The pandemic created perfect growth conditions for a variety of companies. Some simply added a lot of customers that would have eventually found their product anyway. That’s what happened with the Disney+ streaming service for example. People being stuck at home led to meteoric growth, but Walt Disney probably would have eventually captured those customers.
That’s not true for every product or fad created by covid restrictions. When was the last time you made that whipped instant coffee treat or baked any bread? (Probably not in a long while.) Two pandemic-era stock darlings that have struggled for the past year followed a different trajectory.
Both sell a good product that has widespread public support but operate in incredibly crowded markets. During the pandemic, both of these companies grew faster than would have been possible under normal circumstances. That created outsize expectations that neither brand can keep up with.
But, the reality is that while both of these pandemic darlings might find their niche and become good businesses (maybe not good investments) each one would be in a better position as part of a larger company.
Amazon and Apple Both Have Health and Fitness Goals
Amazon has made a few missteps in the health space where it has shut down multiple projects that were designed to disrupt the status quo. The company has also failed to gain much traction with its Halo fitness devices. Apple has perhaps been more successful with its Watch and fitness subscription product, but it also has bigger aspirations in the space than it has been able to achieve.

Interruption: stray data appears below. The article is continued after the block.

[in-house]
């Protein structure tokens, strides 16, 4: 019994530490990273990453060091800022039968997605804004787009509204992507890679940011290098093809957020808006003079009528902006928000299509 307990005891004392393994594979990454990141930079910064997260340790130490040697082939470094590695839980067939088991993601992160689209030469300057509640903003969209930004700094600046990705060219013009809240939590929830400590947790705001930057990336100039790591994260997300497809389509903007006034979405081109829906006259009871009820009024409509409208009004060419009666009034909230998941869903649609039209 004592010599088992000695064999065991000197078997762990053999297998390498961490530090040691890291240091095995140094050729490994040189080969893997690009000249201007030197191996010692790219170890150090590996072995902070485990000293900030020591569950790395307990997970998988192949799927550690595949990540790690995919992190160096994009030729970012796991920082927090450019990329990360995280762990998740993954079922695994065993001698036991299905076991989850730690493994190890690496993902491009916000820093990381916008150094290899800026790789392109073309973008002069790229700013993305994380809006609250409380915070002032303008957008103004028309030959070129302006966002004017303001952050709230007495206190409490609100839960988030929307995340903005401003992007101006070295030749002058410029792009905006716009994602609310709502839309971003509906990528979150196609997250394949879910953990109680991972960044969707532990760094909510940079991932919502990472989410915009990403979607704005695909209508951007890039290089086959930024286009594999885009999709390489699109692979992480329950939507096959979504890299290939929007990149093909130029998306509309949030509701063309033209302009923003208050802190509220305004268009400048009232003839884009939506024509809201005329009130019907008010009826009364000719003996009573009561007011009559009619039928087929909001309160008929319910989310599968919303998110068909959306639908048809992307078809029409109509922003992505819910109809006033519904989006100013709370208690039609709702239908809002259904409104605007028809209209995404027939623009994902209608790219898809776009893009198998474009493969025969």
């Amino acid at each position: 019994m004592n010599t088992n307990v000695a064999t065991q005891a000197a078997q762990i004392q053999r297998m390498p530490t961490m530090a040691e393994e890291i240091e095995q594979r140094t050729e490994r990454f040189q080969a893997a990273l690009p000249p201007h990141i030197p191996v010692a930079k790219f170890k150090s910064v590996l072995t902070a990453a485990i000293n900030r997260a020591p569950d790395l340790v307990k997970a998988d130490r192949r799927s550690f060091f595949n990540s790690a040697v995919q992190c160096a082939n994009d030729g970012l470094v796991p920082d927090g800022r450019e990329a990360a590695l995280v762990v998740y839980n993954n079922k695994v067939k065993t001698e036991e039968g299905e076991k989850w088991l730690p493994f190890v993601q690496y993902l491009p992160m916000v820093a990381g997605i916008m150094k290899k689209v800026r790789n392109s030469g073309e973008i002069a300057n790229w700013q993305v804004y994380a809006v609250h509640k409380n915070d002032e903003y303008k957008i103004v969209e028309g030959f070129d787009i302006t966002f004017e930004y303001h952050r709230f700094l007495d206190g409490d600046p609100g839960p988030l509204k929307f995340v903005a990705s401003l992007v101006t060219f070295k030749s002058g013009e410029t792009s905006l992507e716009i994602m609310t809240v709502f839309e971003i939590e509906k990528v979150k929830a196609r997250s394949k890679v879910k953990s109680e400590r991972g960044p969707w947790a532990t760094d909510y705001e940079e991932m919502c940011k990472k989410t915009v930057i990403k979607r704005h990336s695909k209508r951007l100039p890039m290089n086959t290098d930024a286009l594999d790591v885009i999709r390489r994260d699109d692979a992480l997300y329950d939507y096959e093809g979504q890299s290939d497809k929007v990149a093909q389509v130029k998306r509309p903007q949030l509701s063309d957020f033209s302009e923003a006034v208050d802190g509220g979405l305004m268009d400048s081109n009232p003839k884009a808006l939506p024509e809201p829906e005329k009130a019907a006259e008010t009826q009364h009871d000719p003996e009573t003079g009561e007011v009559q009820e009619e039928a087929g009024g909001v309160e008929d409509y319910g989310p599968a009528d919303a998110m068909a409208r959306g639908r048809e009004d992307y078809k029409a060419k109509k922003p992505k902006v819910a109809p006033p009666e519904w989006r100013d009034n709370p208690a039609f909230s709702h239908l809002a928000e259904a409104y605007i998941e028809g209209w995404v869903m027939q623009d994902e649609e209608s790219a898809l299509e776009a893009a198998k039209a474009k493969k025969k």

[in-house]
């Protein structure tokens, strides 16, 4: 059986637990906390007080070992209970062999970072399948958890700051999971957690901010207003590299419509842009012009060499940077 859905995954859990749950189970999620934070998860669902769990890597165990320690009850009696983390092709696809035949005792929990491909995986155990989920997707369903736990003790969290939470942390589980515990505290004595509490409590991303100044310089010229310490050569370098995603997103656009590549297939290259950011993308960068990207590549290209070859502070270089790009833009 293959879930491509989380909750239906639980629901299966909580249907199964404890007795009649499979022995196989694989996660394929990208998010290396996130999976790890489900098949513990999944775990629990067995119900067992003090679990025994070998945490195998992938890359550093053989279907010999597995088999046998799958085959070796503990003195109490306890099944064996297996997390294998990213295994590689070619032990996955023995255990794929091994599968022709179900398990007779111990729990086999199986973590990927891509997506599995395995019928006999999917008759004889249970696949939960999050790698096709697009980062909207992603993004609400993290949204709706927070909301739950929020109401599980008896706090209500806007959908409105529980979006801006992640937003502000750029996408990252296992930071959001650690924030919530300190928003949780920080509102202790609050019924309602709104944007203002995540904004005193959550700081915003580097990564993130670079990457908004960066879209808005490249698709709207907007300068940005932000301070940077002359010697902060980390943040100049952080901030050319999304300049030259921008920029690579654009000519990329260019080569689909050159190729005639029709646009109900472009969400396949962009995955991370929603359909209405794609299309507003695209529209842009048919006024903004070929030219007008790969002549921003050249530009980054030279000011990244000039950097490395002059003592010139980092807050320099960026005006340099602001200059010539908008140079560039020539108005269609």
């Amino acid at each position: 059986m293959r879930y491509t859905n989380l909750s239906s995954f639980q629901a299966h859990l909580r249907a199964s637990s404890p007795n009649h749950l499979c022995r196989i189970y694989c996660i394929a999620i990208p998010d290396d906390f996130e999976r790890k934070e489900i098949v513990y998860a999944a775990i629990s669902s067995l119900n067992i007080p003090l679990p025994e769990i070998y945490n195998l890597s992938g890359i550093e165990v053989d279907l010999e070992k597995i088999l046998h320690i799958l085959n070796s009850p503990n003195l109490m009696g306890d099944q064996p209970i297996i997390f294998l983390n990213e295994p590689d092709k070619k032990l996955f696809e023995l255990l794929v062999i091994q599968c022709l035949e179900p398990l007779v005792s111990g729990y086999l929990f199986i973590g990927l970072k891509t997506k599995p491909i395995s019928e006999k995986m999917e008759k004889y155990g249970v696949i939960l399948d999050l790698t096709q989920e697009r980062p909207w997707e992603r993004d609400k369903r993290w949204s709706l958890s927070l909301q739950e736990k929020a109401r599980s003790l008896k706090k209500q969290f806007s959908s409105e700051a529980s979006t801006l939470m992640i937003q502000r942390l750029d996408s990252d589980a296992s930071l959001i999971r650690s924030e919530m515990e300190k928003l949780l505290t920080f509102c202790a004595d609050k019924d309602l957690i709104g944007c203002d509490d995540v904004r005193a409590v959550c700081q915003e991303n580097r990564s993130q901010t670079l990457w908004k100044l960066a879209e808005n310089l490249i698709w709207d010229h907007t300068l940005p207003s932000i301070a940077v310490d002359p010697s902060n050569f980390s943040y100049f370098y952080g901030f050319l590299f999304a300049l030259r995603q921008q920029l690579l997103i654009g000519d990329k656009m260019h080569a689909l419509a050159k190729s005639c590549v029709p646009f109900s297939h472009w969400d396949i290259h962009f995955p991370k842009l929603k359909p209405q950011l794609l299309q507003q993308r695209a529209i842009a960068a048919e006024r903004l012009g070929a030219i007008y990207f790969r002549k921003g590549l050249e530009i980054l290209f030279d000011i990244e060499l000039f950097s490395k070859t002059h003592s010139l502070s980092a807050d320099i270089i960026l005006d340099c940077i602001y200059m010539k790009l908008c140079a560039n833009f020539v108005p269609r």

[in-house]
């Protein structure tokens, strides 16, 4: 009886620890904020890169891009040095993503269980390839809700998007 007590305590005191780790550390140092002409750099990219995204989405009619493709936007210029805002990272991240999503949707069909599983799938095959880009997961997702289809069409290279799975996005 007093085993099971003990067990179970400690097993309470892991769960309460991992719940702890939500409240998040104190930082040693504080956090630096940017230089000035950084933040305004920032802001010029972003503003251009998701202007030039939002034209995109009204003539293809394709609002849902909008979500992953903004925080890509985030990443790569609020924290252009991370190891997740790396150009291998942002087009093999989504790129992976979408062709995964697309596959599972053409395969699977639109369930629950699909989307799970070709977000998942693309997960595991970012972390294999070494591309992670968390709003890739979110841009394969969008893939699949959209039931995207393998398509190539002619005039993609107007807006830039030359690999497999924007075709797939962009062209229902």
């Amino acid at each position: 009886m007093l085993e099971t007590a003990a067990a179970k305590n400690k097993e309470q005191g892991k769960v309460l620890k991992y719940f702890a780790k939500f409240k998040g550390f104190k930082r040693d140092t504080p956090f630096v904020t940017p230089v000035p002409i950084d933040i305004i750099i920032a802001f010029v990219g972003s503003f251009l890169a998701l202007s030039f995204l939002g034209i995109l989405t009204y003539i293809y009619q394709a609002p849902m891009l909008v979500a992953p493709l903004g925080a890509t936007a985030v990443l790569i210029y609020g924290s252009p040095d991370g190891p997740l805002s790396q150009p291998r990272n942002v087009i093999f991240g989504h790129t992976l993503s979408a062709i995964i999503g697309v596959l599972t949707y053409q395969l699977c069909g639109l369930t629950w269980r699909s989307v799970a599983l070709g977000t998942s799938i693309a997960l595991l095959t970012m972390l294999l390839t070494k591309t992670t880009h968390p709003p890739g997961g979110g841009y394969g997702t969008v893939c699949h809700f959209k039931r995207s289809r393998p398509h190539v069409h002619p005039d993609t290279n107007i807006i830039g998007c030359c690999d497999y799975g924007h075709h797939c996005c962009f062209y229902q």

Both companies have generally used a build versus buy model, but Apple did buy Beats for $3 billion and Amazon spent $13.7 billion on Whole Foods. Those were both strategic moves that fit each company’s longer-term goals.
Now, market conditions have made it possible for either company to acquire Peloton (PTON) or Teladoc TDOC — moves that would have been too expensive not that long ago. You can argue that either one or both, makes sense for Apple or Amazon to buy (and it seems likely that tires have at least been kicked behind the scenes).
Why Teladoc and Peloton Make Sense for Apple or Amazon
Teladoc has lost 82% of its value over the past year and it now has a market cap of under $4 billion. Peloton stock has followed a similar path over the past 12 months, dropping by 77% leaving it with a $2.45 billion market cap.
Those are astounding drops, but few people argue that Peloton and Teladoc offer bad products. Peloton sells a best-in-class bike that’s also pricier than many of its rivals. Teladoc was a market leader but it sells a product that’s hard to distinguish.
In both cases, being a product sold by a bigger company makes sense for Peloton and Teladoc. With Teladoc, for example, either company could bundle some of its virtual health services into its existing subscription products. That would give either Amazon or Apple a way into healthcare through a brand people like, that they may not be able to use because their insurance offers something similar
Peloton fits as more of a niche product, but Apple has made its entire product business about selling best-in-class items at premium prices. Amazon has had less experience doing that, but exercise devices fit the model it’s trying to build with its Halo fitness trackers. Both companies, of course, would benefit from owning Peloton’s subscription business.
Both of these deals make sense as the prices have gotten so low it’s hard to think that either company could prevent a sale if Amazon or Apple wanted to buy.